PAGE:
Student or Learner
Hi, guys. Merry Christmas.
I don't know when "be inclined to do" is used and "when incline to do" is used.
I incline to walk with my wife after supper along the river.
I am inclined to walk with my wife after supper along the river.
I incline to my wife's view of walking for an hour after supper.
I am inclined to my wife's view of walking for an hour after supper.
be inclined to do = incline to do
Both of them equal tend to do
Last edited by Soox; 25-Dec-2014 at 13:19.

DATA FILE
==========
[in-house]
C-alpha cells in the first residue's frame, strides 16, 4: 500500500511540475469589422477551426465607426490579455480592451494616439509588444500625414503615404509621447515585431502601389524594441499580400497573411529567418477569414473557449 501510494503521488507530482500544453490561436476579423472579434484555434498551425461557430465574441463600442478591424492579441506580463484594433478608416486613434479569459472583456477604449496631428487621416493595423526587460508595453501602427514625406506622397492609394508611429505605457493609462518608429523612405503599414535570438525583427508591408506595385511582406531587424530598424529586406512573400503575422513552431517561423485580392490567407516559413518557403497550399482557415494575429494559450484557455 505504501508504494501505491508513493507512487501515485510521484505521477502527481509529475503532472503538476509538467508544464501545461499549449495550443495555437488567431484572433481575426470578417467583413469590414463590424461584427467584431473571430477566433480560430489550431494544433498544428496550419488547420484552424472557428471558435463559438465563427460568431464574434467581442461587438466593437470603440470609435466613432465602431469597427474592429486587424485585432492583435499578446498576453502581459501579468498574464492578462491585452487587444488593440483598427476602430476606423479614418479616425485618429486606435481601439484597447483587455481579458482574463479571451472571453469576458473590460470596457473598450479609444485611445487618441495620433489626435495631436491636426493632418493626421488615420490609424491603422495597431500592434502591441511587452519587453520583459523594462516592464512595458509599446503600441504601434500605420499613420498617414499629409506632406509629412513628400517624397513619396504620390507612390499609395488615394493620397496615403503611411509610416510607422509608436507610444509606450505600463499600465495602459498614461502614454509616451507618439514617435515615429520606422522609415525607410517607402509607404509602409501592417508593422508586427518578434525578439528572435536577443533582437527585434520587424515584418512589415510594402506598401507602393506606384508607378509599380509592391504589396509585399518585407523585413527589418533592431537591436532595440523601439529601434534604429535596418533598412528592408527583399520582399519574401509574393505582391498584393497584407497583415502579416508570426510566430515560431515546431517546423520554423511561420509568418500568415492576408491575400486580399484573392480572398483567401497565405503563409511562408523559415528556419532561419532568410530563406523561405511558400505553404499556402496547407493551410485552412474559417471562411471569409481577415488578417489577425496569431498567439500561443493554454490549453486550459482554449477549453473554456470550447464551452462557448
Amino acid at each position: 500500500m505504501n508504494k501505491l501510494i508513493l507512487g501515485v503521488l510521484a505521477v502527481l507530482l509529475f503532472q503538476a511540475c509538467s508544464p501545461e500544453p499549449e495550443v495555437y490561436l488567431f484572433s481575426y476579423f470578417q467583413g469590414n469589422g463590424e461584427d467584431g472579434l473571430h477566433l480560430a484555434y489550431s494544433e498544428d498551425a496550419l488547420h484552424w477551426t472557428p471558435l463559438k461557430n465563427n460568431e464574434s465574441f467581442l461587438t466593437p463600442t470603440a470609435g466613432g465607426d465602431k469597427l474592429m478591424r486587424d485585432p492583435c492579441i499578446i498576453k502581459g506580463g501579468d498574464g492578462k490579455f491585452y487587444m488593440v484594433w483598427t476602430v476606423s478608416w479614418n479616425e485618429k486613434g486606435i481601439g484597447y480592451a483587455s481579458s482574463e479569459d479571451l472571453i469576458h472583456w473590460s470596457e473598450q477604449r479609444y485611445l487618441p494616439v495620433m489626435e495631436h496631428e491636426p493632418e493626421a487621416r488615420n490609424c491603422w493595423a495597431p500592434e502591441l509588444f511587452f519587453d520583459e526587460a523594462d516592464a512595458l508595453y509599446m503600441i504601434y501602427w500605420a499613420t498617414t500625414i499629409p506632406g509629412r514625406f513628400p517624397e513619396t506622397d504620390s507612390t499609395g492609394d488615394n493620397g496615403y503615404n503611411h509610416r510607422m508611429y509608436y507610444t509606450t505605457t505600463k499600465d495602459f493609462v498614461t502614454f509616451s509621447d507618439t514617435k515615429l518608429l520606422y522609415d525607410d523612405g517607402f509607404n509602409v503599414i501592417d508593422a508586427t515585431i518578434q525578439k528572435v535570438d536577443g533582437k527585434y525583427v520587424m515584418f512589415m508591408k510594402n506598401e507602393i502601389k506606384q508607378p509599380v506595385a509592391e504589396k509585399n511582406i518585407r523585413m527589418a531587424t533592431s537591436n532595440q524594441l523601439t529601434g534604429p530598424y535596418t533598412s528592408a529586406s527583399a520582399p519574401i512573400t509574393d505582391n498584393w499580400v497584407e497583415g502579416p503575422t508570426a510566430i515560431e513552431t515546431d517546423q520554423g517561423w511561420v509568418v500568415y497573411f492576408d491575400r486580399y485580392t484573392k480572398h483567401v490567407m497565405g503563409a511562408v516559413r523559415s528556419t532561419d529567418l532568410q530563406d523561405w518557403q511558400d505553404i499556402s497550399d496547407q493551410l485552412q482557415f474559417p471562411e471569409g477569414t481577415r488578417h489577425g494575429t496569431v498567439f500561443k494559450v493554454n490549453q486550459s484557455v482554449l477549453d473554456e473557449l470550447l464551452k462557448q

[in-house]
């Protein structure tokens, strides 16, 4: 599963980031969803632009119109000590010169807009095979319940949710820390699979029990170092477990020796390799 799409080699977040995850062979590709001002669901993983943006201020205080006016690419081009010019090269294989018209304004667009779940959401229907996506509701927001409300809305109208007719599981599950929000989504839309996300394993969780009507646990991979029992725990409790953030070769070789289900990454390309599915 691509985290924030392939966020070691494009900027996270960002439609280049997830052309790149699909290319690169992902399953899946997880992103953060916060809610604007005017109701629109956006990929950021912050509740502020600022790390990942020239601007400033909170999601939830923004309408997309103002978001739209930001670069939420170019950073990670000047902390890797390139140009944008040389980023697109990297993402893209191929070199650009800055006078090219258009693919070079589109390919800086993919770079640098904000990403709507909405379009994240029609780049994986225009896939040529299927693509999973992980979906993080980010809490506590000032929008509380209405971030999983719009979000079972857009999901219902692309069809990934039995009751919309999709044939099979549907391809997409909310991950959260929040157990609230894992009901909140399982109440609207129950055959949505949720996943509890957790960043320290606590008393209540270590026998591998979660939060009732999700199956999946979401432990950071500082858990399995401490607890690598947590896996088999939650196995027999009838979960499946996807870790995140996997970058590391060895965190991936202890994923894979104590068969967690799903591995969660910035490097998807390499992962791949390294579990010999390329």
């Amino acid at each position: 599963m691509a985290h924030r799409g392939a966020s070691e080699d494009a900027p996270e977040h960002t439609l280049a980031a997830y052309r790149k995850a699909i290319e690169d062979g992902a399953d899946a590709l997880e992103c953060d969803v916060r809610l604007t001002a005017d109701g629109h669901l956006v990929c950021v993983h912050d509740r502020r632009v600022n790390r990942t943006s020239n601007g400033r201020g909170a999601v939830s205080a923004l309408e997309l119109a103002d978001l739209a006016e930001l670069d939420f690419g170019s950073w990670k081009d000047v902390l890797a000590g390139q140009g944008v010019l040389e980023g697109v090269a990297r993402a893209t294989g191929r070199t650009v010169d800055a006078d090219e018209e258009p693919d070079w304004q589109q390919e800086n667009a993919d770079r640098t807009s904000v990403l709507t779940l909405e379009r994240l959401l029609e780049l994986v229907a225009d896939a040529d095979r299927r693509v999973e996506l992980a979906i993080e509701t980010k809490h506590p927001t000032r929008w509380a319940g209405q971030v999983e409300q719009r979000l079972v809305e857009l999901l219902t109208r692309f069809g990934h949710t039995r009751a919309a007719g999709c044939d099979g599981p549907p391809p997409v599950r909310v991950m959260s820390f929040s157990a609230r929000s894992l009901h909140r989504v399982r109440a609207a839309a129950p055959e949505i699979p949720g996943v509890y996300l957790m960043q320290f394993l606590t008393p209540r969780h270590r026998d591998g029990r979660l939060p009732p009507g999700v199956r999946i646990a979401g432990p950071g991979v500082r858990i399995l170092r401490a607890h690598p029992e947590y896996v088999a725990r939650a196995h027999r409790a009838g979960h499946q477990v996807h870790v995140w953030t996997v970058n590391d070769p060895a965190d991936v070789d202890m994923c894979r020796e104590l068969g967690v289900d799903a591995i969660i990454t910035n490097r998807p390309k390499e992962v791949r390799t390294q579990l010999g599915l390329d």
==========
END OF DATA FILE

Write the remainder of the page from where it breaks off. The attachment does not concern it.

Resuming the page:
Not a Teacher
The phrase "be inclined to do something" is commonly used, the other version "to incline to do something" I have met rather in an older literature.
Graham had wealth of mirth by nature; Paulina possessed no such inherent flow of animal spirits - unstimulated, she inclined to be thoughtful and pensive - but now she seemed merry as a lark; in her lover's genial presence, she glanced like some soft glad light.
Vilette by Charlotte Bronte, 1853
"You should have thought of it before." " Not at all too late, if you manage it well," replied George. " They'll agree to but she inclined to think it was no good
Susan Hopley, Or, The Adventures of a Maid-servant by Catherine Crowe, 1852
Last edited by Johnyxxx; 25-Dec-2014 at 22:02.